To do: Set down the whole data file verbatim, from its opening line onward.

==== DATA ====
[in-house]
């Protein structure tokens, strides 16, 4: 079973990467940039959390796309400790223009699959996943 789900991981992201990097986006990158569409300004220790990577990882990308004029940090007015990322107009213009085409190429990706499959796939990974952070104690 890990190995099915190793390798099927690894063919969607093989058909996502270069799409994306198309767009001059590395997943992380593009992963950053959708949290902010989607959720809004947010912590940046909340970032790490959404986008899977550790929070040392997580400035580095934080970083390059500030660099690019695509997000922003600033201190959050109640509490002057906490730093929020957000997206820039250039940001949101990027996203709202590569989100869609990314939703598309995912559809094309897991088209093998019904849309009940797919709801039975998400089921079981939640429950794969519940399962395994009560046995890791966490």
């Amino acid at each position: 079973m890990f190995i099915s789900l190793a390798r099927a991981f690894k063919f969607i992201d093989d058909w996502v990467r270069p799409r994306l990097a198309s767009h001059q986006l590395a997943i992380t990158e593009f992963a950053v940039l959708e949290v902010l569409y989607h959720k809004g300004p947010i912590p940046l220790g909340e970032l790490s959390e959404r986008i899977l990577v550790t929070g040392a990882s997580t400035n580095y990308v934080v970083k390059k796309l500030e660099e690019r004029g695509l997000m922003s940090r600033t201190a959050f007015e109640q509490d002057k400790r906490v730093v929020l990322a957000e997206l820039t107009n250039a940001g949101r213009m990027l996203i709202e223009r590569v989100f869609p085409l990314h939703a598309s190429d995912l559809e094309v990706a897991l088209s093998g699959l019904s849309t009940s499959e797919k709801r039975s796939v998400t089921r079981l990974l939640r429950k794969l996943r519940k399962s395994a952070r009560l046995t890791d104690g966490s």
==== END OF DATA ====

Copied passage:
[in-house]
């Protein structure tokens, strides 16, 4: 079973990467940039959390796309400790223009699959996943 789900991981992201990097986006990158569409300004220790990577990882990308004029940090007015990322107009213009085409190429990706499959796939990974952070104690 890990190995099915190793390798099927690894063919969607093989058909996502270069799409994306198309767009001059590395997943992380593009992963950053959708949290902010989607959720809004947010912590940046909340970032790490959404986008899977550790929070040392997580400035580095934080970083390059500030660099690019695509997000922003600033201190959050109640509490002057906490730093929020957000997206820039250039940001949101990027996203709202590569989100869609990314939703598309995912559809094309897991088209093998019904849309009940797919709801039975998400089921079981939640429950794969519940399962395994009560046995890791966490």
């Amino acid at each position: 079973m890990f190995i099915s789900l190793a390798r099927a991981f690894k063919f969607i992201d093989d058909w996502v990467r270069p799409r994306l990097a198309s767009h001059q986006l590395a997943i992380t990158e593009f992963a950053v940039l959708e949290v902010l569409y989607h959720k809004g300004p947010i912590p940046l220790g909340e970032l790490s959390e959404r986008i899977l990577v550790t929070g040392a990882s997580t400035n580095y990308v934080v970083k390059k796309l500030e660099e690019r004029g695509l997000m922003s940090r600033t201190a959050f007015e109640q509490d002057k400790r906490v730093v929020l990322a957000e997206l820039t107009n250039a940001g949101r213009m990027l996203i709202e223009r590569v989100f869609p085409l990314h939703a598309s190429d995912l559809e094309v990706a897991l088209s093998g699959l019904s849309t009940s499959e797919k709801r039975s796939v998400t089921r079981l990974l939640r429950k794969l996943r519940k399962s395994a952070r009560l046995t890791d104690g966490s």